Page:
Protection by BCG vaccine against tuberculosis: a systematic review of randomized controlled trials

Punam Mangtani, Ibrahim Abubakar, Cono Ariti, Rebecca Beynon, Laura Pimpin, Paul E M Fine, Laura C Rodrigues, Peter G Smith, Marc Lipman, Penny F Whiting, Jonathan A Sterne
Clinical Infectious Diseases: An Official Publication of the Infectious Diseases Society of America 2014, 58 (4): 470-80

BACKGROUND: Randomized trials assessing BCG vaccine protection against tuberculosis have widely varying results, for reasons that are not well understood.

METHODS: We examined associations of trial setting and design with BCG efficacy against pulmonary and miliary or meningeal tuberculosis by conducting a systematic review, meta-analyses, and meta-regression.

RESULTS: We identified 18 trials reporting pulmonary tuberculosis and 6 reporting miliary or meningeal tuberculosis. Univariable meta-regression indicated efficacy against pulmonary tuberculosis varied according to 3 characteristics. Protection appeared greatest in children stringently tuberculin tested, to try to exclude prior infection with Mycobacterium tuberculosis or sensitization to environmental mycobacteria (rate ratio [RR], 0.26; 95% confidence interval [CI], .18-.37), or infants (RR, 0.41; 95% CI, .29-.58). Protection was weaker in children not stringently tested (RR, 0.59; 95% CI, .35-1.01) and older individuals stringently or not stringently tested (RR, 0.88; 95% CI, .59-1.31 and RR, 0.81; 95% CI, .55-1.22, respectively). Protection was higher in trials further from the equator where environmental mycobacteria are less and with lower risk of diagnostic detection bias. These associations were attenuated in a multivariable model, but each had an independent effect. There was no evidence that efficacy was associated with BCG strain. Protection against meningeal and miliary tuberculosis was also high in infants (RR, 0.1; 95% CI, .01-.77) and children stringently tuberculin tested (RR, 0.08; 95% CI, .03-.25).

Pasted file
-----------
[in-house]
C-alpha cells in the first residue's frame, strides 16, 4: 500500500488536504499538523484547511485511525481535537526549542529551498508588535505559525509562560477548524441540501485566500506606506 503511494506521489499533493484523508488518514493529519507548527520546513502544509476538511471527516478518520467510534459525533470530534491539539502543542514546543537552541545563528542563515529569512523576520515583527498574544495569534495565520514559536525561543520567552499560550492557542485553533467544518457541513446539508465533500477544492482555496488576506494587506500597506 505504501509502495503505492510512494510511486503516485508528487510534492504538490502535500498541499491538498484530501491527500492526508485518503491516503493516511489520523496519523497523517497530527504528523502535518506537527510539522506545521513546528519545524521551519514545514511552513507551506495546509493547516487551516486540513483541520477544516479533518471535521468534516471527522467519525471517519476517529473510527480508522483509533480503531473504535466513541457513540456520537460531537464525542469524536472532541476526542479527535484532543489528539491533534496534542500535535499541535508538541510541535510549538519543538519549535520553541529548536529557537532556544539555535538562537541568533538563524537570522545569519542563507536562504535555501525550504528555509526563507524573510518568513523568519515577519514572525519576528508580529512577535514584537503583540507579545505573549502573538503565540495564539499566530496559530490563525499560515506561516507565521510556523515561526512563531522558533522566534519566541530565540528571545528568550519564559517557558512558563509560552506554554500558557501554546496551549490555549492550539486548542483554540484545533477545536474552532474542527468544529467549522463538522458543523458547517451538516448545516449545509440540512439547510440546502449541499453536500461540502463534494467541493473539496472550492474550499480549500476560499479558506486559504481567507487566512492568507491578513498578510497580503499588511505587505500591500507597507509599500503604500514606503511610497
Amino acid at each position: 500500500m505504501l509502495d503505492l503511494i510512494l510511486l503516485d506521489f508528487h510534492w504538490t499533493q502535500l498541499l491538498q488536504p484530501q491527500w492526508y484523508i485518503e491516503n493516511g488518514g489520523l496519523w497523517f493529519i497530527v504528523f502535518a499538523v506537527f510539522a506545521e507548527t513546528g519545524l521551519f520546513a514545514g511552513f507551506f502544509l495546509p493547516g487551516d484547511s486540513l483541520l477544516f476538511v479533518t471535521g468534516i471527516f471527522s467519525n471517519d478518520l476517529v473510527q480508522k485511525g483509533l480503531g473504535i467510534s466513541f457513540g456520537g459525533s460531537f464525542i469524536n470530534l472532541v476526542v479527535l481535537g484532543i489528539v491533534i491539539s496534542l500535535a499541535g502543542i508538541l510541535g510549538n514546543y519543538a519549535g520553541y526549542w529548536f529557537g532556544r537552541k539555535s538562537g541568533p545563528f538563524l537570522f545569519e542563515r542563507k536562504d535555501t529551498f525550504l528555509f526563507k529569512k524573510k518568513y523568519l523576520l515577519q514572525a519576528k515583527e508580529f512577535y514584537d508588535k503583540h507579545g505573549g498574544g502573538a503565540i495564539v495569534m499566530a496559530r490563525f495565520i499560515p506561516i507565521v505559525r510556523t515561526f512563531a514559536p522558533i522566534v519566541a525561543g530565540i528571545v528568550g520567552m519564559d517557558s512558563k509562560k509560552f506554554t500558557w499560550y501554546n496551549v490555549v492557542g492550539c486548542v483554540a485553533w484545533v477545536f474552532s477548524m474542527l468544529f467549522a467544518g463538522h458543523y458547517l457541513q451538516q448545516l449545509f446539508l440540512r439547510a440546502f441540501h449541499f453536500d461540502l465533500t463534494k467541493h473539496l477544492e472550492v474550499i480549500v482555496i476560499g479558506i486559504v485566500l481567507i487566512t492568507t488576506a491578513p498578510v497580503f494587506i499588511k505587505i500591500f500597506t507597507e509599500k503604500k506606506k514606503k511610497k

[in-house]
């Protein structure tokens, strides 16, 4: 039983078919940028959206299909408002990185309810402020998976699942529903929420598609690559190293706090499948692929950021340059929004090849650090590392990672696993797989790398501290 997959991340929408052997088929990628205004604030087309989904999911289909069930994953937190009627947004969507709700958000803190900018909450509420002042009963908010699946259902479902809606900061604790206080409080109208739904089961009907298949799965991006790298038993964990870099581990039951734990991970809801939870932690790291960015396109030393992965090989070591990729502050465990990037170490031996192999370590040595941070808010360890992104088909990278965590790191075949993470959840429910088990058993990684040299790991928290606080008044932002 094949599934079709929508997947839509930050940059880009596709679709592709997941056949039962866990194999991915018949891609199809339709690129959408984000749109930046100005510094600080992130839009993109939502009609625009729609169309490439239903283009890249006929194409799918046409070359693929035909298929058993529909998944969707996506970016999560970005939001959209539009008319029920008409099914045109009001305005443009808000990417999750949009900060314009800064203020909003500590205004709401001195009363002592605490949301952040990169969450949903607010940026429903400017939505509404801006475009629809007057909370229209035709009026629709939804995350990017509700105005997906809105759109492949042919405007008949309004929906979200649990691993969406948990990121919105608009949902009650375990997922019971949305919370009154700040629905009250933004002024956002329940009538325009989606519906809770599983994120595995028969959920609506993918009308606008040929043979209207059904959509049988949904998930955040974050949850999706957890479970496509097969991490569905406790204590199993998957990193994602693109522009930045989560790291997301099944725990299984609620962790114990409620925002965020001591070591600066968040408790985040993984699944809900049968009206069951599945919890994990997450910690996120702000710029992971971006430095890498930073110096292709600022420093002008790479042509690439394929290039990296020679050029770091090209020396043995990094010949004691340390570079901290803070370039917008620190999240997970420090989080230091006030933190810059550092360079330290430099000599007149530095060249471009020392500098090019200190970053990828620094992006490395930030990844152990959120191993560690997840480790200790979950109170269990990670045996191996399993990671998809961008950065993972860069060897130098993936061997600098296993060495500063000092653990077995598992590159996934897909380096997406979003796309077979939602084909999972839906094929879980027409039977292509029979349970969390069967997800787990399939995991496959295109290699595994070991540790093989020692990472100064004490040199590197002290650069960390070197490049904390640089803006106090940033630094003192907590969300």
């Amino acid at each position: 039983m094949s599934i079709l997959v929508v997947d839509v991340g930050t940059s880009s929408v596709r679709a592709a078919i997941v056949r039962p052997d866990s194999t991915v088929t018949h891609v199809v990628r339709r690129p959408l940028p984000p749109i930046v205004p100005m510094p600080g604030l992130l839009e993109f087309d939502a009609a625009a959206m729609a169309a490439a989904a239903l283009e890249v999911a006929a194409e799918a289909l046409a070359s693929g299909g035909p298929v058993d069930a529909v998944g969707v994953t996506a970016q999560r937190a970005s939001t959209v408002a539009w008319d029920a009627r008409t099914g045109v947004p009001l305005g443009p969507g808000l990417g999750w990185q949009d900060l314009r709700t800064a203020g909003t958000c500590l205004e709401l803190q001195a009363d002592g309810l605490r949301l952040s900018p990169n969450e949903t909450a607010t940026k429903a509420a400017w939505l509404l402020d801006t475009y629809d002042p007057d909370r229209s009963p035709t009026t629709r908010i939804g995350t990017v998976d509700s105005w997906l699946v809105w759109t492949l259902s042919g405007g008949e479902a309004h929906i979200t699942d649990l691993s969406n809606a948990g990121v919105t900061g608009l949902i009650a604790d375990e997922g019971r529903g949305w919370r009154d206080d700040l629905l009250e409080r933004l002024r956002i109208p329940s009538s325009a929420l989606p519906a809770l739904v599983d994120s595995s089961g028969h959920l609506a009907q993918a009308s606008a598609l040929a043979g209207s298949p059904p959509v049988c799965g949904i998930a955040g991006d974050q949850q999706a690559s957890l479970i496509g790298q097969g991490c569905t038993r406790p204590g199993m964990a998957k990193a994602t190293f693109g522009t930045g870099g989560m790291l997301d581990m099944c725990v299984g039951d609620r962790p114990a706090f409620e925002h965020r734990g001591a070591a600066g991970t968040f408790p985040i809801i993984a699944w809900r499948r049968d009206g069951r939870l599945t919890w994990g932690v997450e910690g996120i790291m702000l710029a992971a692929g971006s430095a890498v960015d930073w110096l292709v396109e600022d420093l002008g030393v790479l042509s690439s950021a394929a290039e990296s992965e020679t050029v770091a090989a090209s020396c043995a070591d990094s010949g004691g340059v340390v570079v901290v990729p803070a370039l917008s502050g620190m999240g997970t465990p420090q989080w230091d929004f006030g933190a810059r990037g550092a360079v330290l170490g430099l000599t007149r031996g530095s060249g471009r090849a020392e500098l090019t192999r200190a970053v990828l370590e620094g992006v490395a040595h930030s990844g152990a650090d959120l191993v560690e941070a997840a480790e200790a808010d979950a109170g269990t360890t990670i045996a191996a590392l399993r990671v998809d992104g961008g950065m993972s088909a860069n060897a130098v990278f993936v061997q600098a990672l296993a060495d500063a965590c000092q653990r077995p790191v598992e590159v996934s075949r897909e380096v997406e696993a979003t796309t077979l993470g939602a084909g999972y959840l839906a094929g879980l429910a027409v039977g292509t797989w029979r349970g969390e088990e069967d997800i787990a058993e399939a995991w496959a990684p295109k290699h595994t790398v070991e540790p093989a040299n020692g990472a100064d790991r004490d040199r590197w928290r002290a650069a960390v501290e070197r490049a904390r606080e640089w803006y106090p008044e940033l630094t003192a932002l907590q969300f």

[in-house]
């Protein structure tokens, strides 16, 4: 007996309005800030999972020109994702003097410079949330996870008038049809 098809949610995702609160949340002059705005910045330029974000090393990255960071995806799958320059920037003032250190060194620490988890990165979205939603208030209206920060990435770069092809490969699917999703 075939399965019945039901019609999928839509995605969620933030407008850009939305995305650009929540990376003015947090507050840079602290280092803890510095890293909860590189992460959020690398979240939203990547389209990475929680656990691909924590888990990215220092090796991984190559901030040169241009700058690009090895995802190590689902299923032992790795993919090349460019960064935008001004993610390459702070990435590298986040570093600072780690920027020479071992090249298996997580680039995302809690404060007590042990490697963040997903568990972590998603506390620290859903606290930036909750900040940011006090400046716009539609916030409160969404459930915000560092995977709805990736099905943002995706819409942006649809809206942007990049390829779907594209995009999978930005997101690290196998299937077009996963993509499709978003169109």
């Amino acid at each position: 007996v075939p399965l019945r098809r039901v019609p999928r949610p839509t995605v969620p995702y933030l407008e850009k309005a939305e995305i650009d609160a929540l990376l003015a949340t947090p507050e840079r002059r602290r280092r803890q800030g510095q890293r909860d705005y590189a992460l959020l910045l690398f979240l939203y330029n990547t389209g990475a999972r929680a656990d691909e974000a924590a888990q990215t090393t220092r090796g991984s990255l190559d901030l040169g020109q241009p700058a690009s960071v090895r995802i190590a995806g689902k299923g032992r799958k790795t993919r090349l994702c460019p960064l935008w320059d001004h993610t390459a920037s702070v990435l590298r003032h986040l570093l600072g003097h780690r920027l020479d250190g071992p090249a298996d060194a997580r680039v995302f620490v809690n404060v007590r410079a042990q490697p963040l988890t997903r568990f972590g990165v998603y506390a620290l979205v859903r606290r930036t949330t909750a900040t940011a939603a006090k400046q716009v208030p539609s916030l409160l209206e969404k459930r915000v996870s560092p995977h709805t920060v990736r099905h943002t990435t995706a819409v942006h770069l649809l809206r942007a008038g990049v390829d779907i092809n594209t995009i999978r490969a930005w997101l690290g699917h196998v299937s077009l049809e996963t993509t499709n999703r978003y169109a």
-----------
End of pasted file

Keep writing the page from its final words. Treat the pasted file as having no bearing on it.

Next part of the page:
CONCLUSIONS: Absence of prior M. tuberculosis infection or sensitization with environmental mycobacteria is associated with higher efficacy of BCG against pulmonary tuberculosis and possibly against miliary and meningeal tuberculosis. Evaluations of new tuberculosis vaccines should account for the possibility that prior infection may mask or block their effects.

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